But Alexander hardly even winced.

When the nurse pricked his toe (to collect a blood sample), he grimaced and buried his face into my arms. When the nurse jabbed him with the needle, he winced, but didn't scream or cry at all.

Tuesday, October 08, 2019

An extra trip

Because we won't have enough of the doctor this week, with well-child visit sprinkled across three days and dentist and orthodontist appointments as well, we decided that we should squeeze in an extra trip to the urgent care clinic.

Grandma is laughing at us from heaven, I'm sure, because it all came down to our trampoline (an idea she vehemently opposed). I'm aware of the danger, but I also think a little danger in a child's life is good, so I'm not opposed to trampolines. We do, however, have rules and one of the rules is no wild bouncing when the baby is on the trampoline.

This afternoon he was on the trampoline with Zoë, Benjamin, and Miriam, but I'd asked them to not bounce and to just play with him on there because I was going to finally tackle the poison ivy in our yard. Things were going great until I was getting suited up and realized that I'd grabbed two left gloves and had to return to the garage to find a glove for my right hand.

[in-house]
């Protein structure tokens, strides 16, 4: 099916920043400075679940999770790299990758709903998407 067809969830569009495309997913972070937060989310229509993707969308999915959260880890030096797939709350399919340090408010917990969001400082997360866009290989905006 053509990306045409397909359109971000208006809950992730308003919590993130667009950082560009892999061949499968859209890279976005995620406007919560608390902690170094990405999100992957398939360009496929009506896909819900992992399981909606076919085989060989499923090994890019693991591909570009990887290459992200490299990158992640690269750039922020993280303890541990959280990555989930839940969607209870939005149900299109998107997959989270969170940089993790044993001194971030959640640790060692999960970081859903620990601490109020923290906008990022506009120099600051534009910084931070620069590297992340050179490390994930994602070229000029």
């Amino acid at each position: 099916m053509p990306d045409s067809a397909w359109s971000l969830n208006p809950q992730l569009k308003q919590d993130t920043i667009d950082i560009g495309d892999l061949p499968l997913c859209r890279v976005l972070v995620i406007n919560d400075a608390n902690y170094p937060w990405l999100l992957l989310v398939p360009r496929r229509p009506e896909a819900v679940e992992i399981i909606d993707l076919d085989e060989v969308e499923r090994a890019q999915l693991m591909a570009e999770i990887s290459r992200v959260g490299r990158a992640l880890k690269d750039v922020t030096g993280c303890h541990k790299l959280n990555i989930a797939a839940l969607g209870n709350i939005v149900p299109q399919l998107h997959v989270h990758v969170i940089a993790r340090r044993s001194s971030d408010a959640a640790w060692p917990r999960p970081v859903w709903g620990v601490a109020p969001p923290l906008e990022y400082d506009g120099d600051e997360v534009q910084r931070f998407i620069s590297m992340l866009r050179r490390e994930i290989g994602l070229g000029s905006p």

So I left Miriam in charge for the two minutes it would take for me to grab a glove and when I returned Alexander was screaming a scream I've only heard him scream once before—we'll call it his "broken bone" scream—and my heart sunk. He was wild with pain, completely inconsolable.

Monday, October 07, 2019

Well child checks, part 1

Today I finally took two of our children in for a well-child check—you know just approximately three months after I made appointments for them because those were the only appointments available. I had a hard time finding a doctor that would take new patients at all (even insured ones) and the clinic that I did find has a two-kids-per-appointment rule so that means I will be going back to the doctor two more times with other sets of kids. Perhaps one day I'll convince them to bed the two-kid rule to allow me three in one appointment (because two appointments sounds better to me).

Anyway, it was supposed to be Rachel and Zoë today, but Rachel ended up having "interims" (short for interim examinations, or mid-terms, or whatever) this week and didn't want to miss school and have to make up her exams, so I shuffled kids around and took Miriam and Zoë in (with Alexander and Benjamin trailing along, naturally).

The doctor was concerned about Miriam's height and weight. She's small for her age, but just barely within the range of "healthy." All the doctor wanted to know—bless her— was if Miriam had always been small of stature and I said—mostly truthfully—that she had (we'll ignore her 3–9 month stage when she was a roly-poly thing). She checked out with flying colours on everything else.